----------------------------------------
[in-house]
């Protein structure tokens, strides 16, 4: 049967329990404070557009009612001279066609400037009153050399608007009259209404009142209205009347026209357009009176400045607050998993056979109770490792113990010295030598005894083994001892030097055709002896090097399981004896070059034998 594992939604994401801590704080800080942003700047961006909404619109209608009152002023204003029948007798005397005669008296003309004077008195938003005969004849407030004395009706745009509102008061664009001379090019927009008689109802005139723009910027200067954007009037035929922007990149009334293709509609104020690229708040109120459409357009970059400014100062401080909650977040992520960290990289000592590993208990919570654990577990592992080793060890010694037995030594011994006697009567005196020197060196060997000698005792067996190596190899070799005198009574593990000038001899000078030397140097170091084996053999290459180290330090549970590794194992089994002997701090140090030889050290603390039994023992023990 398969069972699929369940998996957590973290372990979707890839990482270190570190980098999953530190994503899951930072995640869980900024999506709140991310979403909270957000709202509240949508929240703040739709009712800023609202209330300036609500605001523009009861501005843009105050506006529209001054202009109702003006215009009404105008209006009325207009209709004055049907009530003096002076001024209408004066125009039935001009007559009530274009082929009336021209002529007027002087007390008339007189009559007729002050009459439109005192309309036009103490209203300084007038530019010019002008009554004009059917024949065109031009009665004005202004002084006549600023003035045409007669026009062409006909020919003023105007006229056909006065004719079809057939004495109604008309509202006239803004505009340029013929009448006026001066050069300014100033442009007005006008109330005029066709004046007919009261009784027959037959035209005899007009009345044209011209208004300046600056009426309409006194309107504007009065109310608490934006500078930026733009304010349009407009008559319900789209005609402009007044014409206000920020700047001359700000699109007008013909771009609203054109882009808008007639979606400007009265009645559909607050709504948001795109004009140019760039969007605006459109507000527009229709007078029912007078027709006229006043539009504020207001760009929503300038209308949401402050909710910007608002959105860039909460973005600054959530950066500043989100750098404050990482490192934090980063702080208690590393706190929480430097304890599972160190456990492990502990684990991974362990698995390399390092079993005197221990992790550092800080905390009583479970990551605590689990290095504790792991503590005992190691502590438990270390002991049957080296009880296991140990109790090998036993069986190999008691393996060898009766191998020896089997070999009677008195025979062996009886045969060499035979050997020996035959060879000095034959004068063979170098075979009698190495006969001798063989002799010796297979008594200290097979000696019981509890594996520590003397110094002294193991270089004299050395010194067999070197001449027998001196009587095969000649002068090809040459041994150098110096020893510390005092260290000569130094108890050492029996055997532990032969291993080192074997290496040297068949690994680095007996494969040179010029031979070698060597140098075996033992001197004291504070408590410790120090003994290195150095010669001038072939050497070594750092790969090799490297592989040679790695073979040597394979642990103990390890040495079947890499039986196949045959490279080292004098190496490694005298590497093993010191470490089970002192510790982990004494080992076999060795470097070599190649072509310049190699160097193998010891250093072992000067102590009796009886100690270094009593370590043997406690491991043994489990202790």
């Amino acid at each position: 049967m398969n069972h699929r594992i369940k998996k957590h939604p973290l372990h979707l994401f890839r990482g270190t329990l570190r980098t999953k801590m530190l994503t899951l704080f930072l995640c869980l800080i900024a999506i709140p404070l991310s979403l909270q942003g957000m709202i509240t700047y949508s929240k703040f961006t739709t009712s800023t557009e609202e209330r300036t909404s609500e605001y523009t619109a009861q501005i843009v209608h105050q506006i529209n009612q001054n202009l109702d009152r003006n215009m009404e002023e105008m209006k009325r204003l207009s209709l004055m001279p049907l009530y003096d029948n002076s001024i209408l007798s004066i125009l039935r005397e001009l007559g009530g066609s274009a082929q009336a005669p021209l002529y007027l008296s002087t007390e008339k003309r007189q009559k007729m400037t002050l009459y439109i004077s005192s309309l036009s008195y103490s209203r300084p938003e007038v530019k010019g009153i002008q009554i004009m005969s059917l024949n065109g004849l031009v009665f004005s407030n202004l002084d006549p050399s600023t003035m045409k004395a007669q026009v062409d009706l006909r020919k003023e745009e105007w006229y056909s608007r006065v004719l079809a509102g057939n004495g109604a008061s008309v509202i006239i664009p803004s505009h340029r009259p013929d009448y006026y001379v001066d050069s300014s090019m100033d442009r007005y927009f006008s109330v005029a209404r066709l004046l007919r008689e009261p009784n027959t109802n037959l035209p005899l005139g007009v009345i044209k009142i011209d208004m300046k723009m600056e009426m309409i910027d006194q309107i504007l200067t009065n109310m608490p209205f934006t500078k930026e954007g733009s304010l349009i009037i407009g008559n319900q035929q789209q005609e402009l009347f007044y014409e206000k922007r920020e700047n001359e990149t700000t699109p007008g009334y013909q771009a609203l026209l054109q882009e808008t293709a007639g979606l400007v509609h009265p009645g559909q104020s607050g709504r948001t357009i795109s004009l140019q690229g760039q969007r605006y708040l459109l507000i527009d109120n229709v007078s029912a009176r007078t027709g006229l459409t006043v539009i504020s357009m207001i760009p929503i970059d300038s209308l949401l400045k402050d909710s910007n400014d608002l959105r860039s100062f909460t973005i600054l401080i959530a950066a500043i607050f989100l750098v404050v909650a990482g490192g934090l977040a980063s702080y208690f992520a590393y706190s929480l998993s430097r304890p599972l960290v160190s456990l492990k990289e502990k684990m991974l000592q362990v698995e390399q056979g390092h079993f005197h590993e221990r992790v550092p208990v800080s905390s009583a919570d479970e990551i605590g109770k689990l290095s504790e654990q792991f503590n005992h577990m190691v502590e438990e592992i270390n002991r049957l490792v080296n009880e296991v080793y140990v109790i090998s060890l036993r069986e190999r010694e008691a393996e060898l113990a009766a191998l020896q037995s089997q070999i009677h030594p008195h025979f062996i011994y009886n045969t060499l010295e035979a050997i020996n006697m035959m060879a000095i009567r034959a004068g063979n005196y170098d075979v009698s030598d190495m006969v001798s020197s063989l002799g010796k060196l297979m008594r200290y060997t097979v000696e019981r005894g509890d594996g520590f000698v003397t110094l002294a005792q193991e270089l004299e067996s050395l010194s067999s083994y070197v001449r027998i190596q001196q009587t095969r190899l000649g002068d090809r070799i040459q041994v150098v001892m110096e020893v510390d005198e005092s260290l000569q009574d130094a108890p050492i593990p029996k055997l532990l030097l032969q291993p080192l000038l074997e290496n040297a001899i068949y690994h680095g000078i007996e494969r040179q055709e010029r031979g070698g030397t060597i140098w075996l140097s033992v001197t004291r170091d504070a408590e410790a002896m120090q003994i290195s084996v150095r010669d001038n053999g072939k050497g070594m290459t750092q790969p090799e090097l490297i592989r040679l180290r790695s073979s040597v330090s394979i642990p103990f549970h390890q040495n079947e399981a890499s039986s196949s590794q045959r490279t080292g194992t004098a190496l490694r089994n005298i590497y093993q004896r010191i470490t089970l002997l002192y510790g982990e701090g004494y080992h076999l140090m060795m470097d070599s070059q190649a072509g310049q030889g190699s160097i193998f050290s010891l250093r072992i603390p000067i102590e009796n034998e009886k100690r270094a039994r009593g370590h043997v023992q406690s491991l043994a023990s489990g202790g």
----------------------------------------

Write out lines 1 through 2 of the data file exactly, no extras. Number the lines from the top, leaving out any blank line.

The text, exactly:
[in-house]
């Protein structure tokens, strides 16, 4: 049967329990404070557009009612001279066609400037009153050399608007009259209404009142209205009347026209357009009176400045607050998993056979109770490792113990010295030598005894083994001892030097055709002896090097399981004896070059034998 594992939604994401801590704080800080942003700047961006909404619109209608009152002023204003029948007798005397005669008296003309004077008195938003005969004849407030004395009706745009509102008061664009001379090019927009008689109802005139723009910027200067954007009037035929922007990149009334293709509609104020690229708040109120459409357009970059400014100062401080909650977040992520960290990289000592590993208990919570654990577990592992080793060890010694037995030594011994006697009567005196020197060196060997000698005792067996190596190899070799005198009574593990000038001899000078030397140097170091084996053999290459180290330090549970590794194992089994002997701090140090030889050290603390039994023992023990 398969069972699929369940998996957590973290372990979707890839990482270190570190980098999953530190994503899951930072995640869980900024999506709140991310979403909270957000709202509240949508929240703040739709009712800023609202209330300036609500605001523009009861501005843009105050506006529209001054202009109702003006215009009404105008209006009325207009209709004055049907009530003096002076001024209408004066125009039935001009007559009530274009082929009336021209002529007027002087007390008339007189009559007729002050009459439109005192309309036009103490209203300084007038530019010019002008009554004009059917024949065109031009009665004005202004002084006549600023003035045409007669026009062409006909020919003023105007006229056909006065004719079809057939004495109604008309509202006239803004505009340029013929009448006026001066050069300014100033442009007005006008109330005029066709004046007919009261009784027959037959035209005899007009009345044209011209208004300046600056009426309409006194309107504007009065109310608490934006500078930026733009304010349009407009008559319900789209005609402009007044014409206000920020700047001359700000699109007008013909771009609203054109882009808008007639979606400007009265009645559909607050709504948001795109004009140019760039969007605006459109507000527009229709007078029912007078027709006229006043539009504020207001760009929503300038209308949401402050909710910007608002959105860039909460973005600054959530950066500043989100750098404050990482490192934090980063702080208690590393706190929480430097304890599972160190456990492990502990684990991974362990698995390399390092079993005197221990992790550092800080905390009583479970990551605590689990290095504790792991503590005992190691502590438990270390002991049957080296009880296991140990109790090998036993069986190999008691393996060898009766191998020896089997070999009677008195025979062996009886045969060499035979050997020996035959060879000095034959004068063979170098075979009698190495006969001798063989002799010796297979008594200290097979000696019981509890594996520590003397110094002294193991270089004299050395010194067999070197001449027998001196009587095969000649002068090809040459041994150098110096020893510390005092260290000569130094108890050492029996055997532990032969291993080192074997290496040297068949690994680095007996494969040179010029031979070698060597140098075996033992001197004291504070408590410790120090003994290195150095010669001038072939050497070594750092790969090799490297592989040679790695073979040597394979642990103990390890040495079947890499039986196949045959490279080292004098190496490694005298590497093993010191470490089970002192510790982990004494080992076999060795470097070599190649072509310049190699160097193998010891250093072992000067102590009796009886100690270094009593370590043997406690491991043994489990202790």